In this case, Dr. Miller calculated "r" values mainly between 0.5 and 0.7 for the 43 races the plaintiffs claim are polarized, and "r" values above 0.8 in only 6 cases. Consequently, squaring these "r" values to calculate coefficients of determination demonstrates that race explains more than half of the variance in voting in only 6 of the races relied on by the plaintiffs.11 In context, and in view of the district court's finding that "Dr. Miller's methodology contains so many questionable practices that the Court cannot place much weight in the results," we cannot reject the court's finding of a lack of polarized voting as clearly erroneous.12


The trial court also properly recognized the limitations inherent in Dr. Miller's differing measures of the ethnic composition of precincts. Explaining that his base data were the most reliable supplied to him, Dr. Miller extrapolated the number of black voters in a precinct from census data on black population, without regard to age levels or voter registration. He estimated the number of Mexican-American voters, on the other hand, from the number of Spanish surnames on precinct voter registration lists. These estimates tend to overstate minority vote results unless minority voter turnout is as high or higher than that of the rest of a precinct. This overstatement is magnified by Dr. Miller's calculation of the Anglo vote as the remainder after subtracting minority votes from total votes in each precinct. Consequently, these measures tend to inflate the level of minority support for a candidate. In this case, a number of the expert's computations reflected such difficulties, yielding figures of Mexican-American support of over 100% in some instances and, for Anglos and Mexican-Americans, support levels of less than 0% for various candidates. Although we agree that absolute perfection in the base statistical data is not to be expected,13 a trial court should not ignore the imperfections of the data used nor the limitations of statistical analysis.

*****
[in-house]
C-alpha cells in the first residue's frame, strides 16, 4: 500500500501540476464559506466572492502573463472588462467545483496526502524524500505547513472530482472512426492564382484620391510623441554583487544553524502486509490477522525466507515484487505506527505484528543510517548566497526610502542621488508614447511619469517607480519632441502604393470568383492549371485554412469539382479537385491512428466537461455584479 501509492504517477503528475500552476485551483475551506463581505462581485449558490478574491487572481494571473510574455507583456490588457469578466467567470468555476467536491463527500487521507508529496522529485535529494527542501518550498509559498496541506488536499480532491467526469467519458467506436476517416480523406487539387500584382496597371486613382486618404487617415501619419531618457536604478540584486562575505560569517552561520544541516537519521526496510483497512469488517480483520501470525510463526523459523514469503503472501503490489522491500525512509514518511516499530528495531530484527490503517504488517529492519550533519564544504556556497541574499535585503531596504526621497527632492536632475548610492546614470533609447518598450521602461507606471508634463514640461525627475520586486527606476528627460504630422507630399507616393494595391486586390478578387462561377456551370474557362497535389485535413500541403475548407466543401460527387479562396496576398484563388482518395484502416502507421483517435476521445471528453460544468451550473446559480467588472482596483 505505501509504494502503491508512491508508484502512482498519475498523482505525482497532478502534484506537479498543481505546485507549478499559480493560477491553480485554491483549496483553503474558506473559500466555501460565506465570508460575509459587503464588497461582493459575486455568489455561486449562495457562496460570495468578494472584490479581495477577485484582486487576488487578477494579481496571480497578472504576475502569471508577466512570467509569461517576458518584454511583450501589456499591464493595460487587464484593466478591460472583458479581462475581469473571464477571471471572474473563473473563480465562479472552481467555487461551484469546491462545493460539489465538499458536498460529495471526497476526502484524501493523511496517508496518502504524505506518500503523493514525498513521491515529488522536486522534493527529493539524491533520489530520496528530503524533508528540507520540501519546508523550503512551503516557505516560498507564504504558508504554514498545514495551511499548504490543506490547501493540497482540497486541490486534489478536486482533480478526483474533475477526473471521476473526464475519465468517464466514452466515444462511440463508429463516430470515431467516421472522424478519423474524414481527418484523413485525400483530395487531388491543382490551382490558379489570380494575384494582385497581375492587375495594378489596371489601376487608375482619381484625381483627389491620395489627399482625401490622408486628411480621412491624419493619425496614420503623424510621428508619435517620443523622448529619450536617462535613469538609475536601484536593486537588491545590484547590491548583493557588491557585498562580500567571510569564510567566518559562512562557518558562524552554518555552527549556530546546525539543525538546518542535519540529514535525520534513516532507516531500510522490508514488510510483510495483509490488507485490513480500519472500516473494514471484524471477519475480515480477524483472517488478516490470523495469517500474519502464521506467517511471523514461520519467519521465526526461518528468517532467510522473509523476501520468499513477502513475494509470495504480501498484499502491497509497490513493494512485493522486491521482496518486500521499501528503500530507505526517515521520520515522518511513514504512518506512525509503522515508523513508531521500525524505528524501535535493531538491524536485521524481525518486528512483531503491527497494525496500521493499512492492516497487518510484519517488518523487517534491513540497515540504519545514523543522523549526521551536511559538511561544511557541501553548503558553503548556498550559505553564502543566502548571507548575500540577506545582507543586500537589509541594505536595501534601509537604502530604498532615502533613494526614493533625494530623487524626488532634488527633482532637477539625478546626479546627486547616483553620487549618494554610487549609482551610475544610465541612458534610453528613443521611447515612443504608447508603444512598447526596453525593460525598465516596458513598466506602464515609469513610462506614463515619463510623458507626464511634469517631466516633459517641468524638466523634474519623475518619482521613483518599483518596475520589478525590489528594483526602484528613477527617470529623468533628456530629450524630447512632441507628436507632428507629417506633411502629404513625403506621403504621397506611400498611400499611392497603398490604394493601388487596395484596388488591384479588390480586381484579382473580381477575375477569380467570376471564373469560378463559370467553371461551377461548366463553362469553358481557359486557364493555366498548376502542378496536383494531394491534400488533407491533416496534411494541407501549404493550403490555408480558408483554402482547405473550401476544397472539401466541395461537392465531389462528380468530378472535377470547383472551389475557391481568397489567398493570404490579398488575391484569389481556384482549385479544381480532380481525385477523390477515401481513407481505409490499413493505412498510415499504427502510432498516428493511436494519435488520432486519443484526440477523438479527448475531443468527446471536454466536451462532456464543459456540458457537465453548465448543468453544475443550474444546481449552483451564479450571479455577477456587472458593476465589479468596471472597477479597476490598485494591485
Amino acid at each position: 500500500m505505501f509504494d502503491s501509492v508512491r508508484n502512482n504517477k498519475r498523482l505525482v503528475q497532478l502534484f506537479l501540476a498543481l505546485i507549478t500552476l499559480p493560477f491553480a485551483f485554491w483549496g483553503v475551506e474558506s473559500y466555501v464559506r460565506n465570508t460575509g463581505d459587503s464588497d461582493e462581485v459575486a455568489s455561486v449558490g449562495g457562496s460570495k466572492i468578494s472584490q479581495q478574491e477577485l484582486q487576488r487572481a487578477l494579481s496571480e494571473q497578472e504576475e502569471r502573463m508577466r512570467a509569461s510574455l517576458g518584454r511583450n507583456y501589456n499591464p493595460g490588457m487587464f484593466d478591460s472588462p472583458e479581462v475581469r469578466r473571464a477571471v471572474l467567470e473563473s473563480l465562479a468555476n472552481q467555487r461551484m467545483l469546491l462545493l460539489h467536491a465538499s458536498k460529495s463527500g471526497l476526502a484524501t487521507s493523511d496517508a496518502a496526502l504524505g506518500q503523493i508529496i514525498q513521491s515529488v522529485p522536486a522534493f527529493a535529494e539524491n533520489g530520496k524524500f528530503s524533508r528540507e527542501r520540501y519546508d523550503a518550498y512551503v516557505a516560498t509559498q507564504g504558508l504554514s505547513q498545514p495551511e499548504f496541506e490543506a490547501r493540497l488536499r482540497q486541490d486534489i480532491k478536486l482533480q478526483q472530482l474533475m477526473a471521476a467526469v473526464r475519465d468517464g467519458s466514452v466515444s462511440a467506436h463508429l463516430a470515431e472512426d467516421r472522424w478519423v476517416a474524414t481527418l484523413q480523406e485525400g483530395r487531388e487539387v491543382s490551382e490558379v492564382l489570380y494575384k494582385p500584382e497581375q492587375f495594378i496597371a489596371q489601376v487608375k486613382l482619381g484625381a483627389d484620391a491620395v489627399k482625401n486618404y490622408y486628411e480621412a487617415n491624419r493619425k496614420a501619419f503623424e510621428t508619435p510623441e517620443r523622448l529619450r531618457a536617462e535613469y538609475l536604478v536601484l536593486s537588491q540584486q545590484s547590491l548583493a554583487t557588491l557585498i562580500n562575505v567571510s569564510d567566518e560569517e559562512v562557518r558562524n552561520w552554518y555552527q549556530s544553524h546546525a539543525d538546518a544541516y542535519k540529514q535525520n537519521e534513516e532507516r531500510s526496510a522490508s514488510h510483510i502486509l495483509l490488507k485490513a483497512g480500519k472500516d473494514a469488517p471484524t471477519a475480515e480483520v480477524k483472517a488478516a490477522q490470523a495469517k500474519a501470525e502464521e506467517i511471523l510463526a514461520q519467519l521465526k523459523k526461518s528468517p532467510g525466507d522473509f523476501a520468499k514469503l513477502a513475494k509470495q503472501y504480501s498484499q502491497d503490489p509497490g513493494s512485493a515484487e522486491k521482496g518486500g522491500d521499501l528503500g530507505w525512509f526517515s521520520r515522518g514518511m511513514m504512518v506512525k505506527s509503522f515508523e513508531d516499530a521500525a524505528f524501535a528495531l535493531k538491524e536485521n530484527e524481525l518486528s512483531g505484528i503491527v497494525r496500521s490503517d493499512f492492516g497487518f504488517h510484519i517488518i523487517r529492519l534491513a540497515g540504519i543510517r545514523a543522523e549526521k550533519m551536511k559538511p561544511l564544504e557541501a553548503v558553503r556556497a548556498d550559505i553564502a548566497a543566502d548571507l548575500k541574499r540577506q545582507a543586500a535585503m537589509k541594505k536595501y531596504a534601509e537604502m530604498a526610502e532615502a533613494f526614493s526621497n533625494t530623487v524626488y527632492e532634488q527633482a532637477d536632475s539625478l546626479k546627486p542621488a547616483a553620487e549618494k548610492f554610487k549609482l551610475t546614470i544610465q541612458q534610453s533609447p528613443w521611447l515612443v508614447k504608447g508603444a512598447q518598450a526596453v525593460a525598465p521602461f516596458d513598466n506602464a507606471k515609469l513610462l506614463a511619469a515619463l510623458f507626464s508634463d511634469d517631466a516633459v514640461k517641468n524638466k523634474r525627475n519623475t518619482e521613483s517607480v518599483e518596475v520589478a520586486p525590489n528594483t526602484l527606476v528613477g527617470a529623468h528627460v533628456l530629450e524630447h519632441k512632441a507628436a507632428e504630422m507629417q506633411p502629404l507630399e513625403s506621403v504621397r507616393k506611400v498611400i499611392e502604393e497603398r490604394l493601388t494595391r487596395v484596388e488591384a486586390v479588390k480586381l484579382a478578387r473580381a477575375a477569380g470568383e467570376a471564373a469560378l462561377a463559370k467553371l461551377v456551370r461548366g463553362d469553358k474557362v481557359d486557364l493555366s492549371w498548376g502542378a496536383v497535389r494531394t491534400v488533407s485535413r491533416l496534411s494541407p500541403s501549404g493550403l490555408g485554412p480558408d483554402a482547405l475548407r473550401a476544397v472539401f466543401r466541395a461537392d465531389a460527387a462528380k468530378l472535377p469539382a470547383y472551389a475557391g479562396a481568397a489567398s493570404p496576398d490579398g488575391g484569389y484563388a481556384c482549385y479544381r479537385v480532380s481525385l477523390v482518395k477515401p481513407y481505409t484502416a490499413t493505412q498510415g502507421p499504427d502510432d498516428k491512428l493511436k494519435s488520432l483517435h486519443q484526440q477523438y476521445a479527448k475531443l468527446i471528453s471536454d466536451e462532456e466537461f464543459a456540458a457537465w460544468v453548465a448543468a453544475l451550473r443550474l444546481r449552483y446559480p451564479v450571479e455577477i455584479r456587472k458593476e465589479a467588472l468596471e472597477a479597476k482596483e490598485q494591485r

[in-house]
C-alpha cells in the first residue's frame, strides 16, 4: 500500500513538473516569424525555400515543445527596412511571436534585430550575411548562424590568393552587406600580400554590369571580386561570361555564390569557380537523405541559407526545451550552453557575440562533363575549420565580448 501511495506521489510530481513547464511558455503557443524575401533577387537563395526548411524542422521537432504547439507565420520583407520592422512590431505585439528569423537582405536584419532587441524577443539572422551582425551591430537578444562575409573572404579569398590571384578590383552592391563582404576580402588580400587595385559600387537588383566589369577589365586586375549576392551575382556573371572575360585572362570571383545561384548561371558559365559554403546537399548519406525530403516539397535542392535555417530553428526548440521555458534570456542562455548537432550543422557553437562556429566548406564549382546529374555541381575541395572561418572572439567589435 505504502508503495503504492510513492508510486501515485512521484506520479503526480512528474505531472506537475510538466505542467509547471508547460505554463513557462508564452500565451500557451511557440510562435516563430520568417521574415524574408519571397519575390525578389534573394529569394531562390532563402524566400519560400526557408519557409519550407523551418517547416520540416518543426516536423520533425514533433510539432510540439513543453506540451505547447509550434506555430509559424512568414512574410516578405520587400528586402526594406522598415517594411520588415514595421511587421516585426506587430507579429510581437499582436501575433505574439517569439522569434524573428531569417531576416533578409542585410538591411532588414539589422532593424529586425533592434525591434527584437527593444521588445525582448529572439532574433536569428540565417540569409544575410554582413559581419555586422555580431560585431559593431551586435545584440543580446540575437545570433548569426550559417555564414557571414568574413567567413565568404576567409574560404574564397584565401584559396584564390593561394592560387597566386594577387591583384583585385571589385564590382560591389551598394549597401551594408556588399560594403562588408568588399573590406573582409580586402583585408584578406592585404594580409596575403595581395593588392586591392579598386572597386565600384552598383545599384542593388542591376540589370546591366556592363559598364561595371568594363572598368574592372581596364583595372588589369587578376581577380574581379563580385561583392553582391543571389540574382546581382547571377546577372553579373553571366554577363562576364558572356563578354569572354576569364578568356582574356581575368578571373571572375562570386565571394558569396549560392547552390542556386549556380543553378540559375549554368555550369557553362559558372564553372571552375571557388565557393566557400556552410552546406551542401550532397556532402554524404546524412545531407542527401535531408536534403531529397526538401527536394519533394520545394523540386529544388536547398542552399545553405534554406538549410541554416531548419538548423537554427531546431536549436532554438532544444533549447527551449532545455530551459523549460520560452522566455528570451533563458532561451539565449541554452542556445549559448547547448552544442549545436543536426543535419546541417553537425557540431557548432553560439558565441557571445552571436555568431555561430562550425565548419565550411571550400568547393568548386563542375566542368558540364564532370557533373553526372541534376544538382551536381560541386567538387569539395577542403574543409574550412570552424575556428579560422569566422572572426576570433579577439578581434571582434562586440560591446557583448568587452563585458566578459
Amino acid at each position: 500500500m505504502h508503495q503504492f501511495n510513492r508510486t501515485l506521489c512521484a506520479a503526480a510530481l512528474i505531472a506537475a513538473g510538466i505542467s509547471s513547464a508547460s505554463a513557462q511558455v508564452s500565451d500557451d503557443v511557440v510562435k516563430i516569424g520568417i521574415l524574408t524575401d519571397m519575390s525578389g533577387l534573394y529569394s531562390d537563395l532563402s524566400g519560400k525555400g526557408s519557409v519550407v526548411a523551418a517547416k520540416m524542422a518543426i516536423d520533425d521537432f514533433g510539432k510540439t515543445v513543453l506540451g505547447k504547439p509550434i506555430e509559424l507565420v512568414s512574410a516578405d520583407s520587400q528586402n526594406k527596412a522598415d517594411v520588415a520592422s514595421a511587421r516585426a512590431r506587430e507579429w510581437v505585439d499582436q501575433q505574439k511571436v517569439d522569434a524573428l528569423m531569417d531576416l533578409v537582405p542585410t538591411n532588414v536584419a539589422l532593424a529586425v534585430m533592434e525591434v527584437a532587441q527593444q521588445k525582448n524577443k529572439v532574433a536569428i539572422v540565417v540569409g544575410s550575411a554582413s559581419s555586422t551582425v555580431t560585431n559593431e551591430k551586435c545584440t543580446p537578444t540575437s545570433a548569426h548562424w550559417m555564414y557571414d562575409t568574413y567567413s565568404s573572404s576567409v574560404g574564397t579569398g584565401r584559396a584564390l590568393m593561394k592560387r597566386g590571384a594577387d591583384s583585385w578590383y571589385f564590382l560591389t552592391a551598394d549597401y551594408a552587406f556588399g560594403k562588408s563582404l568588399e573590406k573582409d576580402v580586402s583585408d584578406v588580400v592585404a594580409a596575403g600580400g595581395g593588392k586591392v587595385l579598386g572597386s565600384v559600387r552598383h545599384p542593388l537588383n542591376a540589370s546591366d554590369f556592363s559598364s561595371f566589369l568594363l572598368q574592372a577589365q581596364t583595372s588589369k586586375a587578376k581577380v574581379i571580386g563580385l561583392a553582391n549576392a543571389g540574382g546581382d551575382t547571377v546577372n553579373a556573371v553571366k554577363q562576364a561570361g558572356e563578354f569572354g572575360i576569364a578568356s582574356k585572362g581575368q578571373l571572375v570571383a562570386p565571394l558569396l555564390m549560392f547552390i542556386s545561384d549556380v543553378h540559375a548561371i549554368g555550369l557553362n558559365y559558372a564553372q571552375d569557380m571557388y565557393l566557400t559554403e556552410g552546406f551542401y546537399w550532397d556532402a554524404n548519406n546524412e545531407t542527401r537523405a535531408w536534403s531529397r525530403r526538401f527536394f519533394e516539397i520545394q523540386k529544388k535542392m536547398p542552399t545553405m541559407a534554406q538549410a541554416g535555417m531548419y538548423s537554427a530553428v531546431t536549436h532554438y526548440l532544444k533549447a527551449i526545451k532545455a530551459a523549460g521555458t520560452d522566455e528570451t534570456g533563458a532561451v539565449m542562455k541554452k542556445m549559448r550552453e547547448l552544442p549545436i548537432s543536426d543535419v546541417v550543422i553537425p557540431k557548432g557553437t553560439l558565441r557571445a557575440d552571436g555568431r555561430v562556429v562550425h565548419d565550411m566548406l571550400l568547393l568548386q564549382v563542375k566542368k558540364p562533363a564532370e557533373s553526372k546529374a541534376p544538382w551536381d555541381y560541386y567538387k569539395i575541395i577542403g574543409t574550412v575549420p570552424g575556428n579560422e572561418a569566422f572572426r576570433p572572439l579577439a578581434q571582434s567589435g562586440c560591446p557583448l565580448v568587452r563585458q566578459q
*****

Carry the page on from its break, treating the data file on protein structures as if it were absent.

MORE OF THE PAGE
Appellants also fault the trial court's reference to results from the 1985 and 1987 races involving Gilbert Martinez as evidence refuting the alleged racial polarization of the Anglo vote. The court, however, relied on the city's "extreme case" or "homogeneous precinct" analysis in concluding that Martinez performed extremely well in certain predominantly Anglo precincts. The court did not suggest that the precinct percentages reflected the overall vote. This type of analysis--the limitations of which the court expressly recognized--has been utilized in other Voting Rights Act cases. See, e.g., Gingles v. Edmisten, 590 F.Supp. at 367-68 n. 29; Citizens For a Better Gretna, 834 F.2d 496; Campos v. City of Baytown, 840 F.2d 1240.


Simply put, the district court's findings regarding the presence of racially polarized voting were not clearly erroneous. Austin has repeatedly elected black and Mexican-American council members during the past 17 years. Even according to appellants' voting analysis, the winning minority candidates frequently received well over fifty percent (50%) of the Anglo vote and were also the preferred candidates of the minorities. Minority candidates have routinely been elected to other posts in Austin and surrounding Travis County. To adopt appellants' position that racial bloc voting nonetheless inhibits minority participation in Austin's government, we would at least have to ignore the 14 successful races by four different minority candidates in recent years, a fact the Supreme Court holds "presumptively inconsistent" with a Section 2 claim.14 To ignore those elections, we would have to find, contrary to the district court, that they were the product of a slating process that essentially rigged Austin's elections against minority access. However, ample evidence in the record supports the trial court's finding that the wide-open and vigorous Austin political system is not manipulated by any one group, and is certainly not manipulated for racial reasons.15